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  1. Like I argued after the United error, the loophole was left open so long and so many tickets were purchased that the DoT were never going to force them to honour. United’s own incompetence to ticket so many purchases saved their bacon. If only a couple of hundred tickets got through the loop I bet the DoT would have put more pressure on them.

  2. Gary,

    I completely agree with your take that held reservations generally deserve not to be honored. My only comment is that they don’t have any other avenue of a “24 hr cancel” that the Dot requires. As that is their sole avenue for that law, they should be required to honor the fare for holds.

  3. @Andy – I disagree.

    (1) They are required to offer a 24 hour hold or 24 hour cancel. But once held they are not required to ticket mistakes.

    (2) The rule that requires them to honor these tickets is the prohibition on post-purchase price increases. That rule only applies post-purchase.

    I agree it would be more convenient in a mistake fare situation if AA had the refund rather than hold option in place! But that’s not how it’s set up, and that allows them to cancel the holds without penalty because DOT does not require them to ticket mistakes.

    They’ve absolutely consulted with DOT on this..

  4. @stvr – when this fare came over to me via email I was at dinner with my wife. I stayed at dinner with my wife, and did not book any. I’ll be in China in a couple of months anyway.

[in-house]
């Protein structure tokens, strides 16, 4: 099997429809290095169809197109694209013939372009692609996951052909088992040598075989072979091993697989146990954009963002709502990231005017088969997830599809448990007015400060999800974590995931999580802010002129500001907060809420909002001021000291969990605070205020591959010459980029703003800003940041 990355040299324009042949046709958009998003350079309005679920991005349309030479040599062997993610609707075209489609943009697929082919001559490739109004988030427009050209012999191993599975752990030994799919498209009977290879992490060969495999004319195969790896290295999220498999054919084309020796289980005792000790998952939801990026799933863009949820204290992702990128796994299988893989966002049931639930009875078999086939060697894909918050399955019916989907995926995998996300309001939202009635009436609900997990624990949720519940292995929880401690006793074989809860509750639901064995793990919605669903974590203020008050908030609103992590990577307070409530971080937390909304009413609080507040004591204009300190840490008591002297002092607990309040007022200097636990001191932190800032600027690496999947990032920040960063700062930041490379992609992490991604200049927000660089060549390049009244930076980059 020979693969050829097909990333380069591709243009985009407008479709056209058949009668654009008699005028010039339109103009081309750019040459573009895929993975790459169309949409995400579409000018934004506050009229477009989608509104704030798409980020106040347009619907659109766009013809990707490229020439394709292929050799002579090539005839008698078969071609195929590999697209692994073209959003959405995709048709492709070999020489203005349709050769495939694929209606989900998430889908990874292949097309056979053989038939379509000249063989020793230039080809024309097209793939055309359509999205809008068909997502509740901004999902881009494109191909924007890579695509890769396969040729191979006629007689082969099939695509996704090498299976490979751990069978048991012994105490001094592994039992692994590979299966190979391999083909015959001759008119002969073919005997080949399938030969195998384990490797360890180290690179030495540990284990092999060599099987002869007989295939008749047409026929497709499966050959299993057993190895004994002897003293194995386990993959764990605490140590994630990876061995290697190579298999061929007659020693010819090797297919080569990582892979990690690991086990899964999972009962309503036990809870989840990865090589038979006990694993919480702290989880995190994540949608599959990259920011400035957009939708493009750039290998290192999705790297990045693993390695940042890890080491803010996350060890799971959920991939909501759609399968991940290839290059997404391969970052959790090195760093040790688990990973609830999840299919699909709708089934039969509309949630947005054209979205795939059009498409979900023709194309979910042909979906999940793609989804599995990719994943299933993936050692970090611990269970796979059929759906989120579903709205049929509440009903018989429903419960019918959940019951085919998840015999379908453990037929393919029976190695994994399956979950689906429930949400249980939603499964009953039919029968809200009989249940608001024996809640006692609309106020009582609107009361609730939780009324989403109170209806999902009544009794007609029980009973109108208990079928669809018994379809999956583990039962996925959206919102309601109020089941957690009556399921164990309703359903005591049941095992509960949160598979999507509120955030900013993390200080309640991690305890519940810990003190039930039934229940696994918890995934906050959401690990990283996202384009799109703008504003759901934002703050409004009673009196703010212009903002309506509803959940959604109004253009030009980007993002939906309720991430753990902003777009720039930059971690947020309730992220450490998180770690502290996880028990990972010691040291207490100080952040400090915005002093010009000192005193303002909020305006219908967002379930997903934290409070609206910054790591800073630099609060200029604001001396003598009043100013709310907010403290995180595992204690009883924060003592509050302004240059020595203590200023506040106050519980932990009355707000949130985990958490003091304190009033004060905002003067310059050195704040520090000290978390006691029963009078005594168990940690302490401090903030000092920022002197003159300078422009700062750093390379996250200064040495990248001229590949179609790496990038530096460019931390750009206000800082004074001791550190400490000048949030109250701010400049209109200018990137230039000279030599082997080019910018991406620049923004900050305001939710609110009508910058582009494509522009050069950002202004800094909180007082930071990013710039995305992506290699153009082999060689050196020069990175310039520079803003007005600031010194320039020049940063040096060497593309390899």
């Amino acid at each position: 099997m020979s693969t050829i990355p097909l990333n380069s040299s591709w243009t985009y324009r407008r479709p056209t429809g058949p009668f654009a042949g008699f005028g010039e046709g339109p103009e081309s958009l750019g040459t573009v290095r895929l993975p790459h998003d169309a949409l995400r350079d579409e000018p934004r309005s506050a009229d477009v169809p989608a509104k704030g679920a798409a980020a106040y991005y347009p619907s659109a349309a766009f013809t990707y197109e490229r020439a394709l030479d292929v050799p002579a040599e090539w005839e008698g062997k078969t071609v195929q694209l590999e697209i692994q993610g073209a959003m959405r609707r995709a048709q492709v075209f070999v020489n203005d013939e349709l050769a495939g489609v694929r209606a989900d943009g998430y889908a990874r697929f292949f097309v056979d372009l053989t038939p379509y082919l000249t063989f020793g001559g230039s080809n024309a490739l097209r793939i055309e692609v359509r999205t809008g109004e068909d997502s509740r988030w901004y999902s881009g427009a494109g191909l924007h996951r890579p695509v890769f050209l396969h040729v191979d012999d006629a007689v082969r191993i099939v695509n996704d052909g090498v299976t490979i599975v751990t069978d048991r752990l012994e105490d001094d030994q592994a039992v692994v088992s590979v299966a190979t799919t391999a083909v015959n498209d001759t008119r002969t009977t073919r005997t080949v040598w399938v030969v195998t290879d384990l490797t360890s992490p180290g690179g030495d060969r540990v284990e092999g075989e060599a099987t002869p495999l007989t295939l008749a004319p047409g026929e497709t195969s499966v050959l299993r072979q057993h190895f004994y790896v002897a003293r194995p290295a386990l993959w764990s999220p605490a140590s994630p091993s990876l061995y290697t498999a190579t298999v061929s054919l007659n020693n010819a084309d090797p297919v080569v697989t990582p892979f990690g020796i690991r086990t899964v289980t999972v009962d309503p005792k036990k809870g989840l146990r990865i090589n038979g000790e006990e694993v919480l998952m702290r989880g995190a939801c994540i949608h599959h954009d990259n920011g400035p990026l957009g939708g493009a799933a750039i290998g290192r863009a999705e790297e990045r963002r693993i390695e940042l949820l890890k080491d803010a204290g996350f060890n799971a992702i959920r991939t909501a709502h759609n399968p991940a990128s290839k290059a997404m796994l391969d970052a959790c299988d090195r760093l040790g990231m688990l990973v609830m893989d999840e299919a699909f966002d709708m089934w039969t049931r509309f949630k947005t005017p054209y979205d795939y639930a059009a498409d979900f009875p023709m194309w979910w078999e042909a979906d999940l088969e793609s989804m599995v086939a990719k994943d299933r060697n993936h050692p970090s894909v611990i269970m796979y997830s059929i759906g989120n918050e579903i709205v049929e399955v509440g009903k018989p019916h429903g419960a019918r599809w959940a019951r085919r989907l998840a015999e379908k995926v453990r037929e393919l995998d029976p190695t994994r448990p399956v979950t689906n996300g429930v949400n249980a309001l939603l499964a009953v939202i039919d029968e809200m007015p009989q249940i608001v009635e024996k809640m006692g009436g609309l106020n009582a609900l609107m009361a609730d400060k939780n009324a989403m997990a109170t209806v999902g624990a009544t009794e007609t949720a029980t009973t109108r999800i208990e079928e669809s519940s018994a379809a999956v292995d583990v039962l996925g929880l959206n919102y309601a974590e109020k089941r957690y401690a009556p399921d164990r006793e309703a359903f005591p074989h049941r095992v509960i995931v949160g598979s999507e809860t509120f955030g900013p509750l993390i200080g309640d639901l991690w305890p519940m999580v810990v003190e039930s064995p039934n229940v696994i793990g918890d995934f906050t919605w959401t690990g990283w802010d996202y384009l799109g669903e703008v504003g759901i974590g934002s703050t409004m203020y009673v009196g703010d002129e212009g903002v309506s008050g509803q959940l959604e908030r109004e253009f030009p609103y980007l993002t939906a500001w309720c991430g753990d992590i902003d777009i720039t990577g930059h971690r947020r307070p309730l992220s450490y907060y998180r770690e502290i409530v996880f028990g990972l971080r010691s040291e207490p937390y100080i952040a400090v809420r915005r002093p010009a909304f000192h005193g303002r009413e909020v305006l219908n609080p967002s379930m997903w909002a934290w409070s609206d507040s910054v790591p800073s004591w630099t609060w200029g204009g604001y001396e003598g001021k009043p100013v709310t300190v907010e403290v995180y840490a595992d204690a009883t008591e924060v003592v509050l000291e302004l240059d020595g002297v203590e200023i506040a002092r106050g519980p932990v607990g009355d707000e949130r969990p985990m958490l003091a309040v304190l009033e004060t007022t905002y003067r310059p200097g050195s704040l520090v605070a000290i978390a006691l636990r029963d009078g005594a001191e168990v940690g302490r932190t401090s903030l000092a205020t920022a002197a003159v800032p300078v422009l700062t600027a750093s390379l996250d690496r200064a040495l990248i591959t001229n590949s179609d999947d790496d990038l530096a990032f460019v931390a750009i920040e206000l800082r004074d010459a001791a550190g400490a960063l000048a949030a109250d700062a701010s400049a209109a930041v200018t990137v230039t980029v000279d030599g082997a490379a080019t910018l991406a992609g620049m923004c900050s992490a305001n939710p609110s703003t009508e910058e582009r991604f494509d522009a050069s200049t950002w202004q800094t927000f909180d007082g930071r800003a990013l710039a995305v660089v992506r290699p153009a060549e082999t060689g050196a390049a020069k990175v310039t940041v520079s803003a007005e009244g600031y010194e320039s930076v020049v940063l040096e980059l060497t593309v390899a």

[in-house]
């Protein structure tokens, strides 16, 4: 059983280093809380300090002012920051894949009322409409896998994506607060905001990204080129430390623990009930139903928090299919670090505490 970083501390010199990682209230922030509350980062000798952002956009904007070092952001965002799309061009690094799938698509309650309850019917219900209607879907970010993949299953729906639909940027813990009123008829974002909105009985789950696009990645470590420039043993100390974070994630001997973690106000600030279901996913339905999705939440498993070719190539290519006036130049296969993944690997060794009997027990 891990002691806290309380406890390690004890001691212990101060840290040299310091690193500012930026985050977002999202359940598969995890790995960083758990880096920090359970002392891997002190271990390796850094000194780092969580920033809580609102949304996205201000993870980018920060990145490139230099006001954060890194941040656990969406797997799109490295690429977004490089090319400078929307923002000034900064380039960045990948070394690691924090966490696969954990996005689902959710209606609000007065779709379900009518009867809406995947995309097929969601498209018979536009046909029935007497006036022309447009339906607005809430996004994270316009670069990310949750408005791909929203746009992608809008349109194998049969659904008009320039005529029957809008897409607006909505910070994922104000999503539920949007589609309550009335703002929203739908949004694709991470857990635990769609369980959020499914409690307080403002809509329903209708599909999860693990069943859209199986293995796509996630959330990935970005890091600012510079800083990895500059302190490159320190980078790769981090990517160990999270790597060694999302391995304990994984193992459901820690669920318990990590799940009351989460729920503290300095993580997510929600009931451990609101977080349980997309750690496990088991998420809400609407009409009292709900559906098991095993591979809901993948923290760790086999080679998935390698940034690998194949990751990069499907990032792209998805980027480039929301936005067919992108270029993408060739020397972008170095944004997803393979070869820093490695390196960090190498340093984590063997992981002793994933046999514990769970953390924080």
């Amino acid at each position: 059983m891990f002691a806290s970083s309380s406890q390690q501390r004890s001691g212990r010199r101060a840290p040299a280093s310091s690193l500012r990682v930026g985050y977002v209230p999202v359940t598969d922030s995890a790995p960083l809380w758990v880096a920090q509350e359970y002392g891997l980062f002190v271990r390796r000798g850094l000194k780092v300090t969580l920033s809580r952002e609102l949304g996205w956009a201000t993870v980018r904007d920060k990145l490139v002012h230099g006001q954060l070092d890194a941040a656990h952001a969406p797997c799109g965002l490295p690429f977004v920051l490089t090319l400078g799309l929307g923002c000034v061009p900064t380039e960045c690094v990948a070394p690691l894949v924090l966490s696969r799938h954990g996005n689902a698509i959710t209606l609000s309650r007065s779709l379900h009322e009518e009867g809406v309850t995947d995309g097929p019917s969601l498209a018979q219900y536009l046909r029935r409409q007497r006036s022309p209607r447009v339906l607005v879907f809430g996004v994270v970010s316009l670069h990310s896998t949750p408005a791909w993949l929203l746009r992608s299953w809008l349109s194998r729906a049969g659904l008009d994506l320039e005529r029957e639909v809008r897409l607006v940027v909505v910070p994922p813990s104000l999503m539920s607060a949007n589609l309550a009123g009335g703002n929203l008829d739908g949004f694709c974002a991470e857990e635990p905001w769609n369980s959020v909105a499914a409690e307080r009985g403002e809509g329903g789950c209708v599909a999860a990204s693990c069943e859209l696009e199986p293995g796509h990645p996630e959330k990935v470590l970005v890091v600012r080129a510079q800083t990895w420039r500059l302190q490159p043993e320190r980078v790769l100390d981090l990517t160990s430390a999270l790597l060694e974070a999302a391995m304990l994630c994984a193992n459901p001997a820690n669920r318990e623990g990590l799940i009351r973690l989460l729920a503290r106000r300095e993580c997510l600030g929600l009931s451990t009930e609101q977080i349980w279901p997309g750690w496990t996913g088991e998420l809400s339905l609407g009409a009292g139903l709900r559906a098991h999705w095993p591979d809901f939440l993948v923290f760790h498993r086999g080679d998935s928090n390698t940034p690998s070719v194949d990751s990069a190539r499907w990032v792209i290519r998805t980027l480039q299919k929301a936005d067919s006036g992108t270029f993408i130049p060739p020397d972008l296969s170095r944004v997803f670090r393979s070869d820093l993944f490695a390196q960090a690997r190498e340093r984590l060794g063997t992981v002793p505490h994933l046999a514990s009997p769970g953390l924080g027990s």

5. This is so great. I am excited. I managed to get tix for my family and we will be visiting at the end of April. Pity I’m a United flyer normally! I have zero status with American.

  6. Gary, I find your logic bizarre here. The entire purpose of the 24-hour hold is to guarantee you the ability to ticket reservations at the fare quoted — AS REQUIRED BY LAW. Other airlines comply with the law by allowing you to cancel a ticketed reservation within 24 hours. AA does not allow that (as is their right). The intent is exactly the same, though: consumers get 24 hours to complete their ticket purchases. The rule is not designed to protect airlines, from mistake fares or otherwise; it’s a consumer protection law. We all know that airlines get to make up whatever change rules they want after the 24 hours, so the 24-hour window doesn’t seem terribly “unfair” to airlines.